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L. Douglas Hoffmann

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By L. Douglas Hoffmann
Thursday, June 30, 2011

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A boy and his dog protect one another from a drunken, abusive father in rural Northern Minnesota in the mid twentieth century.




by L. Doug Hoffmann



     Three days after my ninth birthday, my old man carried out his long-standing threat to shoot my dog in the side of the head. 

     “Get that thing in the ground ‘fore the flies find it,” he barked as a flat, brown bottle of Elk River Rye appeared in his left hand. Across the yard, the screen door to the kitchen appeared to be closed. So why was he worried about the flies? My mind, like a stout timber slammed the back of my head, forcing my gaze downward to the ground, to a mound of fur the color of tarnished gun-metal, to my dog, Pistol. A fly circled Pistol’s face. I squeezed my eyes shut and sucked short, jagged breaths of summer heat into my lungs.

     Road dust dried my throat as the butt end of the old man’s rifle stirred the earth. The barrel leaned against his soiled undershirt and pointed at the beard stubble under his chin. While he poured whiskey down his throat, I willed that rifle to go off. Never in my life had I wanted anything so much. I put my hands against the sides of my head and tried to squeeze the trigger with my mind. I failed. Just like I failed to protect Pistol. The old man capped the bottle and wiped his chin with a forearm. His fingers gripped the rifle barrel and he dragged it behind him like an unwilling dog on the end of a rope. He tottered toward the house and disappeared inside.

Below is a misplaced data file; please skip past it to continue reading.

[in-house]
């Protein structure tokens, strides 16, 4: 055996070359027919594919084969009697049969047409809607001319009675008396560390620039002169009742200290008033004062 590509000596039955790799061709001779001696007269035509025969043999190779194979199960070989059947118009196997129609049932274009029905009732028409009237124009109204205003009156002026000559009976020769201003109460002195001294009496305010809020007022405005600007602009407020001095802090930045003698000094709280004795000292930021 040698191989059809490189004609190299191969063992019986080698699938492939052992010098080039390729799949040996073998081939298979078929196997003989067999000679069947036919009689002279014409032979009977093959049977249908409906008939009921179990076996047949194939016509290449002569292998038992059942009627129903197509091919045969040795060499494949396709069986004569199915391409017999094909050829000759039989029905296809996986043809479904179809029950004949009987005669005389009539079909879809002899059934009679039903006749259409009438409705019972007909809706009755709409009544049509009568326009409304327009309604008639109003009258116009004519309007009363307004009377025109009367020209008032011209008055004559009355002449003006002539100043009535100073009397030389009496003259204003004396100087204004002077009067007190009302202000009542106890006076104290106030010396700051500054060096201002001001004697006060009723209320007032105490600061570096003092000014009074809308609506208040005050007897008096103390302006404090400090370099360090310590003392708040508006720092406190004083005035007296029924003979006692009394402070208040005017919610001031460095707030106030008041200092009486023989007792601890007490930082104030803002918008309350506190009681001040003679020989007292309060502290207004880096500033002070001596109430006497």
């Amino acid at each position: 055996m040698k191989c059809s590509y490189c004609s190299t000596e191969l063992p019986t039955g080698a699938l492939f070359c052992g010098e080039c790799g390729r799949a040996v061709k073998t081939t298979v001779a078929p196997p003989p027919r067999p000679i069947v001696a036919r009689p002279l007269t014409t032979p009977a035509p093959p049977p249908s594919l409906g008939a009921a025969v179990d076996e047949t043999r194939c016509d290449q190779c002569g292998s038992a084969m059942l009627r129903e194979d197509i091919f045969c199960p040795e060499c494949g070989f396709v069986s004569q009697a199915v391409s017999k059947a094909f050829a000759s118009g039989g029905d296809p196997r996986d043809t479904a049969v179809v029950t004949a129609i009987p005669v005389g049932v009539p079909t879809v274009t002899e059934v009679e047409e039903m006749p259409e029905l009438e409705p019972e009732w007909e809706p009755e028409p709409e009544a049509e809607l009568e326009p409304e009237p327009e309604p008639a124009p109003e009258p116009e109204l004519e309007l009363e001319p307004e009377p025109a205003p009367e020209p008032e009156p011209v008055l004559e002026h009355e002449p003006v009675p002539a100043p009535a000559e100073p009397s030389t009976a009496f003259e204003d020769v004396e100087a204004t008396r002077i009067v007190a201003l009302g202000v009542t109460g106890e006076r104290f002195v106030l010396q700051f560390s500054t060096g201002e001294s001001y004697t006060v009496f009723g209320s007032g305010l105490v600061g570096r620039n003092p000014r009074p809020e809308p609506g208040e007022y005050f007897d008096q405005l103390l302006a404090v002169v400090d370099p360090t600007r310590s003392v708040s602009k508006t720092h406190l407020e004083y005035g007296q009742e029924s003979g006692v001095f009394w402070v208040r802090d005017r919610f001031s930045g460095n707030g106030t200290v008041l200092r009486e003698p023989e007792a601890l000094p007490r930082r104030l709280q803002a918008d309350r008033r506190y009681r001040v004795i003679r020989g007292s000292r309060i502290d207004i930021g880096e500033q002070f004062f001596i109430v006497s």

A dark hole dotted the side of Pistol’s face like a period marking the end of a sentence. How small the hole was—marble-sized. I knew there would be a much larger hole on the other side where the baked, grey earth had turned black and muddy around his head.